Enthusiastic crowds and splendid weather have helped make New Year’s Eve in downtown Miami look like something out of a postcard, as residents and visitors flocked to join the festivities at Bayfront Park for the first time in two years.
To the beat of its own eclectic drum, the big night at Bayfront Park promises to be light and shiny, with a stage set to throw down like only Miami knows how.
“I hope it’s a great party, and fireworks,” said one reveler.
Bayfront is back after a pandemic hiatus in 2020.
“The best views, cruise ships in the background, boats coming by. It really is something special,” said one reveler.
Live concert performances enlivened the mood, with picturesque Biscayne Bay serving as a backdrop as usual.
“It’s very lively. I mean, it’s Miami,” said one reveler.
Although, due to COVID, the lively and iconic orange will be making a different appearance this year.
“They’re going to be recreating the Big Orange in three dimensions, on the side of the InterContinental Hotel,” said an organizer.
The team that builds the original Big Orange came down with COVID, so organizers queued up a futuristic 3-D laser projected version.
“We’re going to see the fireworks, look at the shows going on,” said one reveler.
“I’m looking forward to an exciting time,” said another reveler.
As the countdown inches closer and closer to the stroke of midnight.
Rosenberg Says He ’caused Discomfort for a Valued Colleague,’ Leading to Departure As FIU President
A statement from the now former president of Florida International University has provided new insight into his sudden departure.
In the statement, issued Sunday, Dr. Mark Rosenberg thanked the community for their concern and alluded to inappropriate conduct toward a colleague.
He said his exit from the post he held since 2009 came after years of being the caregiver for his wife.
Rosenberg wrote, “Rosalie, a Type 1 diabetic on insulin for 45 years, has advanced dementia, [multiple sclerosis], and is largely wheelchair bound. I have been her nightly caregiver for over a decade. But Rosalie’s condition entered a new stage in just the last few months, resulting in further cognitive debilitation. When I finally realized the impact that her condition had on my personal well-being in late October, 2021, I sought professional mental health services and am still under a specialist’s care.”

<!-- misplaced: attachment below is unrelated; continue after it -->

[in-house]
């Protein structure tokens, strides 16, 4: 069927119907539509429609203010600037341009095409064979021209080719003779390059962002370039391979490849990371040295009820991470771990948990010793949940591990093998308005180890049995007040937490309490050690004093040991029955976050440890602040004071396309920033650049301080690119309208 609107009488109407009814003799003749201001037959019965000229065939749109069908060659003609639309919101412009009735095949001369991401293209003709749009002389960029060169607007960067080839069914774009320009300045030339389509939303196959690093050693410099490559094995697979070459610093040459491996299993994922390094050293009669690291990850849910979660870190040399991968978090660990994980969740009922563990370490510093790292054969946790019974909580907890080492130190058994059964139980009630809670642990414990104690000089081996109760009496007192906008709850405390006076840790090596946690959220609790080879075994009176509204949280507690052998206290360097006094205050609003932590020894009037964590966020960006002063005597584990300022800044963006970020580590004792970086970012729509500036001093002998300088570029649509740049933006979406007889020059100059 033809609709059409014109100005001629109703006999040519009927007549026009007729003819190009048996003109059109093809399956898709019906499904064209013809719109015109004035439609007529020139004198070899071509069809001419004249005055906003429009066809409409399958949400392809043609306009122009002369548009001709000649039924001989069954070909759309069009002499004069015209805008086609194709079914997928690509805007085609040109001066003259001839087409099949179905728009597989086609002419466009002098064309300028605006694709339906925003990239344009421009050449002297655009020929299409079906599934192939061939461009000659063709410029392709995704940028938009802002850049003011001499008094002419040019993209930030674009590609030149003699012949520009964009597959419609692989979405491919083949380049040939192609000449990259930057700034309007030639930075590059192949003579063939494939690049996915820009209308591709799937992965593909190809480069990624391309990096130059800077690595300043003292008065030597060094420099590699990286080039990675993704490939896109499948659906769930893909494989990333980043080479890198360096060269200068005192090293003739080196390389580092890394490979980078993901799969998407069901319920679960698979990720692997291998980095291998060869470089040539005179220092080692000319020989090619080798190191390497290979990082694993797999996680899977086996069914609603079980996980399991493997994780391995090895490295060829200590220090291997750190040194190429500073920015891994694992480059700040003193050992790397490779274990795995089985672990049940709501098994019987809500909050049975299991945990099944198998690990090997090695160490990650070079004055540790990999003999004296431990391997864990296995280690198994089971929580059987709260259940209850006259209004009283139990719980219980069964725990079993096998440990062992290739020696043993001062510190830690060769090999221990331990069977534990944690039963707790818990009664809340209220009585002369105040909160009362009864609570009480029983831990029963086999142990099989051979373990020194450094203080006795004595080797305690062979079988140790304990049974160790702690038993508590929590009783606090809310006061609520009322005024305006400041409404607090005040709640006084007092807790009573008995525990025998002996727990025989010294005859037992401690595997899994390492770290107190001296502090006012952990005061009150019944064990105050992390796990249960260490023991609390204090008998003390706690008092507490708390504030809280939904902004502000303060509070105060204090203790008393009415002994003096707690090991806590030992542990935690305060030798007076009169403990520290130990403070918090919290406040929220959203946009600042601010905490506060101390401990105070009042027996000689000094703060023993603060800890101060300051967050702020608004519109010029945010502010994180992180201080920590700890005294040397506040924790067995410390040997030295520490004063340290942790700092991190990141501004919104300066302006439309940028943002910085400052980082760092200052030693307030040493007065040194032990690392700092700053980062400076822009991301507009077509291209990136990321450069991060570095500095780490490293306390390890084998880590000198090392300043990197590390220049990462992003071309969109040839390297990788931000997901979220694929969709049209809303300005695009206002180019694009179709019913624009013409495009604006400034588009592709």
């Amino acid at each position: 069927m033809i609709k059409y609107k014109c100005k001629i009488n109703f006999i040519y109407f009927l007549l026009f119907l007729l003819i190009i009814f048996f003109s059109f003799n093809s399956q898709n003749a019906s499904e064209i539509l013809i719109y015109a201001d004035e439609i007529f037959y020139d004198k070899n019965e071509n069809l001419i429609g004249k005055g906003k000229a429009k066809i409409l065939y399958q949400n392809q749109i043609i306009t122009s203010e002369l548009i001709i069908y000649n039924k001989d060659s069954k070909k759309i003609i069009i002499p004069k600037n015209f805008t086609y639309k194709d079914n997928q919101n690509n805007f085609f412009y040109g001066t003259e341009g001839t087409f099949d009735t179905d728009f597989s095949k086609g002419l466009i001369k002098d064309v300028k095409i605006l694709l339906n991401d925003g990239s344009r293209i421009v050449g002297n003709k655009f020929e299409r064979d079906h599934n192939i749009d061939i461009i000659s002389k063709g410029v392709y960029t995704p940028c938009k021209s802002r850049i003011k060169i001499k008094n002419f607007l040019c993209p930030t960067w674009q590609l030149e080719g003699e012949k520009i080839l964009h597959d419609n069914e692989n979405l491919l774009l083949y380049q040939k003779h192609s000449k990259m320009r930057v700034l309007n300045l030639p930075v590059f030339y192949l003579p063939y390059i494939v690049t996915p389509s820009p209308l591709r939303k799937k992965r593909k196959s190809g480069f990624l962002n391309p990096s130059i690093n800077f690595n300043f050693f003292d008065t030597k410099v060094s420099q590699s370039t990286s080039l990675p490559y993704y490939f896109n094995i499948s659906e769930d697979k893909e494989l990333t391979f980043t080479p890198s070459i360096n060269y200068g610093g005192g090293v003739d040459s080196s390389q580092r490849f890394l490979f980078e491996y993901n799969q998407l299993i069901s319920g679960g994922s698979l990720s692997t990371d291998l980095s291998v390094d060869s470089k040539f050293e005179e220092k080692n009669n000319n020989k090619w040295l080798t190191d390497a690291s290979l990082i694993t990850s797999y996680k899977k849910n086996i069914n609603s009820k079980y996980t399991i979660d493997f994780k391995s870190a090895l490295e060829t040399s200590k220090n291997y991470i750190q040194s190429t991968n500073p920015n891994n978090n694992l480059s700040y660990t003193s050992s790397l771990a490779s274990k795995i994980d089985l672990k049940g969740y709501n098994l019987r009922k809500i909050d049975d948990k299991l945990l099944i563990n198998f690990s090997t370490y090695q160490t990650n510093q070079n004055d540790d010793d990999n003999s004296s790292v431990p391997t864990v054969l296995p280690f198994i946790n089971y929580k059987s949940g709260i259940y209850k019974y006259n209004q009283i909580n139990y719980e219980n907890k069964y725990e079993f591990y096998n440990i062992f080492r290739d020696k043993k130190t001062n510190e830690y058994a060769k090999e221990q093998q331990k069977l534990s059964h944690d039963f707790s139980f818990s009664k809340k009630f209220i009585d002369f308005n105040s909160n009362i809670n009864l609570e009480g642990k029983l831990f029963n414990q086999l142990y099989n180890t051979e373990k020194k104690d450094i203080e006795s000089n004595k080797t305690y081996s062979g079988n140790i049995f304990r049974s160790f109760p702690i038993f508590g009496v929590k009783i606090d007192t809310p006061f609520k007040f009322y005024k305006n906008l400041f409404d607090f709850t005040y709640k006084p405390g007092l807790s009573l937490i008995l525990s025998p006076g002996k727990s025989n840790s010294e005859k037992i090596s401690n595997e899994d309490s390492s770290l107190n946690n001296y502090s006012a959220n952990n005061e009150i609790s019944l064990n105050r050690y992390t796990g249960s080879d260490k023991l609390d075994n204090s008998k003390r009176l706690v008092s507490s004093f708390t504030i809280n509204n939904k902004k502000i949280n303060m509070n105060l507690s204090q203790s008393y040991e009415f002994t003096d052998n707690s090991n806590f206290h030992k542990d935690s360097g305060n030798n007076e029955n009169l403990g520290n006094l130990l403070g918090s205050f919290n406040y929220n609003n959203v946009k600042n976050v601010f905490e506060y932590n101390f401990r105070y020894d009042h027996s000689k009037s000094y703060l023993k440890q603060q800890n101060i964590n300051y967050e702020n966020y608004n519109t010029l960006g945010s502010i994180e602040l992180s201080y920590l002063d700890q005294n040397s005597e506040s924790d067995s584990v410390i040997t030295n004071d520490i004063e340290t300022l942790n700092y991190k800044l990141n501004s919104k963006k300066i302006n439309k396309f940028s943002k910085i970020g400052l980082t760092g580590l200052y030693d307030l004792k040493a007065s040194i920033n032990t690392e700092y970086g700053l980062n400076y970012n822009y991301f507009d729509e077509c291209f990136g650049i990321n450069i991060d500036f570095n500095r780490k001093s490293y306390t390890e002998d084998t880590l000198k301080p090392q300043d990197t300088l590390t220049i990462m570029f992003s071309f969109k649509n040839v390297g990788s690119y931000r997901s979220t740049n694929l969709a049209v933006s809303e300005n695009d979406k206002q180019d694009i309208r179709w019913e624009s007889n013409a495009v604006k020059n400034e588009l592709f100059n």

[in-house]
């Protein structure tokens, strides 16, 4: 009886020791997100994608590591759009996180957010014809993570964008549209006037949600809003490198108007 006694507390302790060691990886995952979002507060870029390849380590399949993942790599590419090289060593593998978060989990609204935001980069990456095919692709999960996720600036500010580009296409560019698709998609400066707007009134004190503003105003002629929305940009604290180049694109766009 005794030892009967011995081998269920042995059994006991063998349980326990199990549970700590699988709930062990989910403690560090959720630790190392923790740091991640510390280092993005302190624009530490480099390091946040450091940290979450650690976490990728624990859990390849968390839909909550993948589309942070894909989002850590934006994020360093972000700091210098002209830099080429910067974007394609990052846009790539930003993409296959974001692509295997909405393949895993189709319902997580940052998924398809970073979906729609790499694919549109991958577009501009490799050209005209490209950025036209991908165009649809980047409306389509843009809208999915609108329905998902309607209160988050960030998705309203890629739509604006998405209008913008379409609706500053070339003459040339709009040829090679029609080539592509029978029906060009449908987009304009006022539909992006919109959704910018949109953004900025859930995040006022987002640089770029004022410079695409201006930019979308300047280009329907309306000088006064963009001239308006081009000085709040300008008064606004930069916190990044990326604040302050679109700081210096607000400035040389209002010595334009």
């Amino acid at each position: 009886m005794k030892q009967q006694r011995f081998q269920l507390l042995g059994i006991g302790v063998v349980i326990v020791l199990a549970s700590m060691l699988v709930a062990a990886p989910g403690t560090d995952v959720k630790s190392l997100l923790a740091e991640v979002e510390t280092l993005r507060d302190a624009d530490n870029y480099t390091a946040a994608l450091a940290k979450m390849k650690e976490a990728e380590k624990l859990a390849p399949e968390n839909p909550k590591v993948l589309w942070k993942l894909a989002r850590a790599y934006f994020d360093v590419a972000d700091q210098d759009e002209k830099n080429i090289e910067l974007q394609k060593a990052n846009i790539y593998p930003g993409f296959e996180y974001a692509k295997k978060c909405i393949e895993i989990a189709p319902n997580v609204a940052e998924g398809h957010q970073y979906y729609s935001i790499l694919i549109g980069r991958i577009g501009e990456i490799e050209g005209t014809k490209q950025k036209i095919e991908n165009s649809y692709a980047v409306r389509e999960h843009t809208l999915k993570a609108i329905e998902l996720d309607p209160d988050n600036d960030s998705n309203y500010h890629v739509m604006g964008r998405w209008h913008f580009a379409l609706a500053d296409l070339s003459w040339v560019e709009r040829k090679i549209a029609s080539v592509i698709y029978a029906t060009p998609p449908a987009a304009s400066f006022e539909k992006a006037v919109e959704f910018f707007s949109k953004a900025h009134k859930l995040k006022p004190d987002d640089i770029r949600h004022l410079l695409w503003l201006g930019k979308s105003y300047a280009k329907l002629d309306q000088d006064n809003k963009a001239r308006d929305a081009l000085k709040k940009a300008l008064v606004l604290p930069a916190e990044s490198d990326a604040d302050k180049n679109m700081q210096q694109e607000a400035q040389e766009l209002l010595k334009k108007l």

He went on to write, “Regrettably, these issues spilled over to my work, and I caused discomfort for a valued colleague. I unintentionally created emotional (not physical) entanglement. I have apologized. I apologize to you. I take full responsibility and regret my actions.”
Rosenberg then explained that, “In consultation with the Chair of the Board of Trustees, I realized that an immediate change would be healthy for all parties.”
Rosenberg’s departure on Friday night stunned students on campus.
“Honestly, I didn’t see it coming,” said FIU junior Maria Aguirre.
Rosenberg was the fifth president at FIU, taking the helm in 2009, and he was the first faculty member to ascend to that position. He’s credited with increasing enrollment to 58,000 students and improving the graduation rate by 23%.
“He was a really good president. I’m definitely going to remember him,” said FIU junior Katherine Cadavid.
But despite rave reviews and more than a decade of leadership, conspicuously missing from Friday afternoon’s Board of Trustees emergency meeting to appoint a new president was any mention of Rosenberg’s long list of accomplishments. In fact, his name was never mentioned at all.
The board addressed the matter in their own statement, also issued Sunday.
Dean Colson with FIU’s Board of Trustees wrote that Rosenberg’s statement “provides insight into why the Board did not believe Friday was the appropriate time to celebrate the many accomplishments of FIU the past 13 years. We are deeply saddened and disappointed by the events requiring his resignation.”
The only FIU official to mention his name publicly was the school’s new interim president, Dr. Kenneth Jessell, during a taped video message released Friday night.
“I want to thank former President Mark Rosenberg for his leadership and hard work in helping to make FIU what it is today. I know that we will continue to elevate our university to new heights.”
Rosenberg said he is now seeking additional help for his wife through the “inevitable progression of her condition.”
Original Source: wsvn.com
Carvalho Hosts Last Meal Distribution in Miami Before Move to Los Angeles
Alberto Carvalho hosted his last meal distribution as superintendent of Miami-Dade County Public Schools.
M-DCPS on Sunday provided 1,000 meals to local families who continue to struggle during the coronavirus pandemic.
The event, held near Northwest Eighth Street and 80th Avenue in Miami, is Carvalho’s last community feeding before he takes over the reins as superintendent of the Los Angeles Unified School District.
Through the Family Meals-on-the-Go program, M-DCPS has partnered with individual donors, local organizations and local restaurant owners who donate funds to purchase food from local restaurants.
Miami-Dade School Board to Interview 3 Candidates Amid Superintendent Search
Who will be Miami-Dade County Public Schools’ next superintendent? An upcoming meeting will likely prove instrumental to the three candidates currently vying for the position.
The Miami-Dade School Board has set up a special meeting on Monday afternoon. The applicants will be interviewed during the meeting.
Outgoing M-DCPS Superintendent Alberto Carvalho will be replaced by either Dr. Jose Dotres, Dr. Rafaela Espinal or Jacob Oliva.
The meeting is scheduled to take place at the School Board Administration Building in Miami.
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